US4794535 *Aug 18, 1986Dec 27, 1988Automated Decisions, Inc.Method for determining economic drill bit utilization
US4821564 *Oct 26, 1987Apr 18, 1989Atlantic Richfield CompanyMethod and system for determining fluid pressures in wellbores and tubular conduits
US4879899 *Apr 27, 1988Nov 14, 1989Massachusetts Institute Of TechnologyShear stress gauge
US4896098 *Nov 16, 1988Jan 23, 1990Massachusetts Institute Of TechnologyTurbulent shear force microsensor
US4942767 *Jun 2, 1989Jul 24, 1990Massachusetts Institute Of TechnologyPressure transducer apparatus
US4986122Nov 8, 1989Jan 22, 1991Hydro Data Inc.Fluid velocity measurement instrument
US5052228 *May 7, 1990Oct 1, 1991Massachusetts Institute Of TechnologyShear stress measuring device
US5199298 *Jun 21, 1991Apr 6, 1993Massachusetts Institute Of TechnologyWall shear stress sensor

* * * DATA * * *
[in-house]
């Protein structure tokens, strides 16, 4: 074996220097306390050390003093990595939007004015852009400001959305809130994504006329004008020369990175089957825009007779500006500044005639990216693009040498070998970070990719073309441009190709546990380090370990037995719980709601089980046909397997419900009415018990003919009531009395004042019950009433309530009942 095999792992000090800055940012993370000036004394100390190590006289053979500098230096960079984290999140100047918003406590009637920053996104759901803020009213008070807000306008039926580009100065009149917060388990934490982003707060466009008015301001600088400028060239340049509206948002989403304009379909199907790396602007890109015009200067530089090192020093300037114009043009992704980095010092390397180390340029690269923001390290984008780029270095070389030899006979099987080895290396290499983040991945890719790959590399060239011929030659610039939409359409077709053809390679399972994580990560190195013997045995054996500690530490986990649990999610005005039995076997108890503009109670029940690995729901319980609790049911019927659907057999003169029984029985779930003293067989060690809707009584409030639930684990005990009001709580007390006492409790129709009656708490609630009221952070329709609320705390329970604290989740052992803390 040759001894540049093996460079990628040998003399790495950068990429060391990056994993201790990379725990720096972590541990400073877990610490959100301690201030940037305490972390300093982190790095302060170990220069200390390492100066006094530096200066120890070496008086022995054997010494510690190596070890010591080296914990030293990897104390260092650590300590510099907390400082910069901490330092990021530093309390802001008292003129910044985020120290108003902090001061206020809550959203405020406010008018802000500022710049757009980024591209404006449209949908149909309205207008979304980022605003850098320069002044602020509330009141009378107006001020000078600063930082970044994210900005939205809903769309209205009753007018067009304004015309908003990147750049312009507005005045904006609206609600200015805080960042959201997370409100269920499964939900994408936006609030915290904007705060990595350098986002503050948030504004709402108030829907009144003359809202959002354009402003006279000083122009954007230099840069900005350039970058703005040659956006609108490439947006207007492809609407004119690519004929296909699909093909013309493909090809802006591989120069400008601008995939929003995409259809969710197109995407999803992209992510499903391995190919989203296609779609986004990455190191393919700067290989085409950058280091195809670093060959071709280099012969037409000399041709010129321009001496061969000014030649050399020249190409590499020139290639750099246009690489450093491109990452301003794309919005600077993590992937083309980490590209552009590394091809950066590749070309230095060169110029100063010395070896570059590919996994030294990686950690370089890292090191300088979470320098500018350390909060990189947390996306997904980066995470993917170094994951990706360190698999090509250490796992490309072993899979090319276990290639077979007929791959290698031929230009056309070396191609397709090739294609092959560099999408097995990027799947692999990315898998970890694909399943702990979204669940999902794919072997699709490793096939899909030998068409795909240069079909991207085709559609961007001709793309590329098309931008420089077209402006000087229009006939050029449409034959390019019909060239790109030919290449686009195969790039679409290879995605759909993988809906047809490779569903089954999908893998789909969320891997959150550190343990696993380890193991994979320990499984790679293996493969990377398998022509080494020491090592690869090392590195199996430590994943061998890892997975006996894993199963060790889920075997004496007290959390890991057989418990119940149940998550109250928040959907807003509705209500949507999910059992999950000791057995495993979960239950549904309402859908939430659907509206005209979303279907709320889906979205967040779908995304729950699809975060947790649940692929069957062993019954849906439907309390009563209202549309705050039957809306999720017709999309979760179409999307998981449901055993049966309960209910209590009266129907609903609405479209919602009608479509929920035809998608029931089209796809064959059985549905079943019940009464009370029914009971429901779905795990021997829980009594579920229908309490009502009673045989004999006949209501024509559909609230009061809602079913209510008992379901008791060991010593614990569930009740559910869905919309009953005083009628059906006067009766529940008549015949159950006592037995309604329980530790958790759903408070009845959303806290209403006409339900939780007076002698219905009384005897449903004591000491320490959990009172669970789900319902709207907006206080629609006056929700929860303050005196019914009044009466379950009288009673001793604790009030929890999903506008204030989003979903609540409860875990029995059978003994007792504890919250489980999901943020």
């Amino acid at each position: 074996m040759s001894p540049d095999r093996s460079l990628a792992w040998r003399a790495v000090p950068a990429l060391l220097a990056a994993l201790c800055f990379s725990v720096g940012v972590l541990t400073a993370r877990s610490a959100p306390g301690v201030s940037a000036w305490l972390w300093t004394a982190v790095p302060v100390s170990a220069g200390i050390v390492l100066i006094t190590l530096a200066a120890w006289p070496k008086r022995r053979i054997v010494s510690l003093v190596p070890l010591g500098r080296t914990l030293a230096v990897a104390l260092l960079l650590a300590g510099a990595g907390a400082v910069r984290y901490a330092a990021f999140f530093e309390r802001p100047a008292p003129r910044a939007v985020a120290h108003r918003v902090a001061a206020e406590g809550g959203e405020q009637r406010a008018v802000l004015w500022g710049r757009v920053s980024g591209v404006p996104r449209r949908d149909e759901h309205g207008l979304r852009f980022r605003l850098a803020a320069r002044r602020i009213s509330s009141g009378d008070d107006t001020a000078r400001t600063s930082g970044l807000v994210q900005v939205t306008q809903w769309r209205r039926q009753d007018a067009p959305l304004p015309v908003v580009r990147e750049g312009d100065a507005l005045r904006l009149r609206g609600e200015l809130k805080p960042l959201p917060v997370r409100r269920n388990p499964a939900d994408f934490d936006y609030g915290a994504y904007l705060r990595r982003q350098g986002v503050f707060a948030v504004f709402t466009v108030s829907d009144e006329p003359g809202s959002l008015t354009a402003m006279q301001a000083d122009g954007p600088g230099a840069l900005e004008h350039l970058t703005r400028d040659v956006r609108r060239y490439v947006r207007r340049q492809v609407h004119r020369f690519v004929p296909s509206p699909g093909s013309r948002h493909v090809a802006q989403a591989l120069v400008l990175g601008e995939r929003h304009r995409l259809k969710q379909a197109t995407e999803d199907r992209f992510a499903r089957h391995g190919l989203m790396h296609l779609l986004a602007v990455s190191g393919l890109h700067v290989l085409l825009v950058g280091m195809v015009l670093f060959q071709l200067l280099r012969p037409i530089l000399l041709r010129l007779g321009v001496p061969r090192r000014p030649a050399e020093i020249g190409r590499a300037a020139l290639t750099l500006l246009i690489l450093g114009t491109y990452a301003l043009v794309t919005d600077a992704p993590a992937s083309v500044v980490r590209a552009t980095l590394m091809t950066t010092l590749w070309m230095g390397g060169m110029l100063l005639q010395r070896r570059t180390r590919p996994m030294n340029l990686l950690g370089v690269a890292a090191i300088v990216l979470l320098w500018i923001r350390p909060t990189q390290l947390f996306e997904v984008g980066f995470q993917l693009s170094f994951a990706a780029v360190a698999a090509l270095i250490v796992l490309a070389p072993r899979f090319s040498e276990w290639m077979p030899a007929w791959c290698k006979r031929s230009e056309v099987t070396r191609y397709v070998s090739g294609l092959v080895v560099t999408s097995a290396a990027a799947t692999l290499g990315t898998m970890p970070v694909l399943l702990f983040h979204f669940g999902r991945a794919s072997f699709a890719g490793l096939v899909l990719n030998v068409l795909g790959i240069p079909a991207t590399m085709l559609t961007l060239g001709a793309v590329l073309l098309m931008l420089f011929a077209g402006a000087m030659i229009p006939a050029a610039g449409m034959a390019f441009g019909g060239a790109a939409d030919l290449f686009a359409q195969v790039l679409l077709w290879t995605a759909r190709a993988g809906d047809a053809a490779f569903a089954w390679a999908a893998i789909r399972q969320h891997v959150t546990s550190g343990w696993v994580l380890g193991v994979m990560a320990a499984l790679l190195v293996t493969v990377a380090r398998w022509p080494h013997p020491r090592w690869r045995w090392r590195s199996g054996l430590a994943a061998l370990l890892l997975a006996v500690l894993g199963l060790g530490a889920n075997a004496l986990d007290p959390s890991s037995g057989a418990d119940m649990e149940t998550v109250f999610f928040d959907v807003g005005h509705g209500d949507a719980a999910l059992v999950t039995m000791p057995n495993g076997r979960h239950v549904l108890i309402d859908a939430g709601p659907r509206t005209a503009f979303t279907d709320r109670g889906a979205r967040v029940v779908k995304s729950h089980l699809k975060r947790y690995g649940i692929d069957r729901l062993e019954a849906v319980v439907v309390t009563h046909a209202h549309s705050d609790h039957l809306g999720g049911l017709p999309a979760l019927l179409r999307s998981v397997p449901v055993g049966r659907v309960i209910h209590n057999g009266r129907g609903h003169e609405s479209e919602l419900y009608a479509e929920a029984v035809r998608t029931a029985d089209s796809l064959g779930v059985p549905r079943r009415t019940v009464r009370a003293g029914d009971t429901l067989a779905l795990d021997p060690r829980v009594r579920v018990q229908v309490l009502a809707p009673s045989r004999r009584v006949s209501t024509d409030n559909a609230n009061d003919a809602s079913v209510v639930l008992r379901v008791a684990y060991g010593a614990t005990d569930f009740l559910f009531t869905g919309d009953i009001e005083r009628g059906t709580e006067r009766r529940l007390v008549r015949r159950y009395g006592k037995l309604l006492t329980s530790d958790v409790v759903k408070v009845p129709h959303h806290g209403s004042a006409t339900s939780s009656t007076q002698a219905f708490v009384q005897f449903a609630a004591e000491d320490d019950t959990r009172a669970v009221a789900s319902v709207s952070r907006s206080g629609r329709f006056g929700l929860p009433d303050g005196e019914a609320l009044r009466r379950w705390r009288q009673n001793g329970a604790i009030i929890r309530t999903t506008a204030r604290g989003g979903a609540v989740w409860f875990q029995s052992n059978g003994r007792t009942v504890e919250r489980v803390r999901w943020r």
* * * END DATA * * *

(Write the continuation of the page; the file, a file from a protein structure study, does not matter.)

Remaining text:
US5301001 *Feb 12, 1992Apr 5, 1994Center For Innovative TechnologyExtrinsic fiber optic displacement sensors and displacement sensing systems
US5339899 *Sep 28, 1993Aug 23, 1994Halliburton CompanyDrilling fluid removal in primary well cementing
US5410152 *Feb 9, 1994Apr 25, 1995Halliburton Energy ServicesLow-noise method for performing downhole well logging using gamma ray spectroscopy to measure radioactive tracer penetration
US5872317 *Nov 21, 1997Feb 16, 1999Eastman Kodak CompanyMethod for measuring wall shear stress due to fluid flow in piping systems
US5892860 *Jan 21, 1997Apr 6, 1999Cidra CorporationMulti-parameter fiber optic sensor for use in harsh environments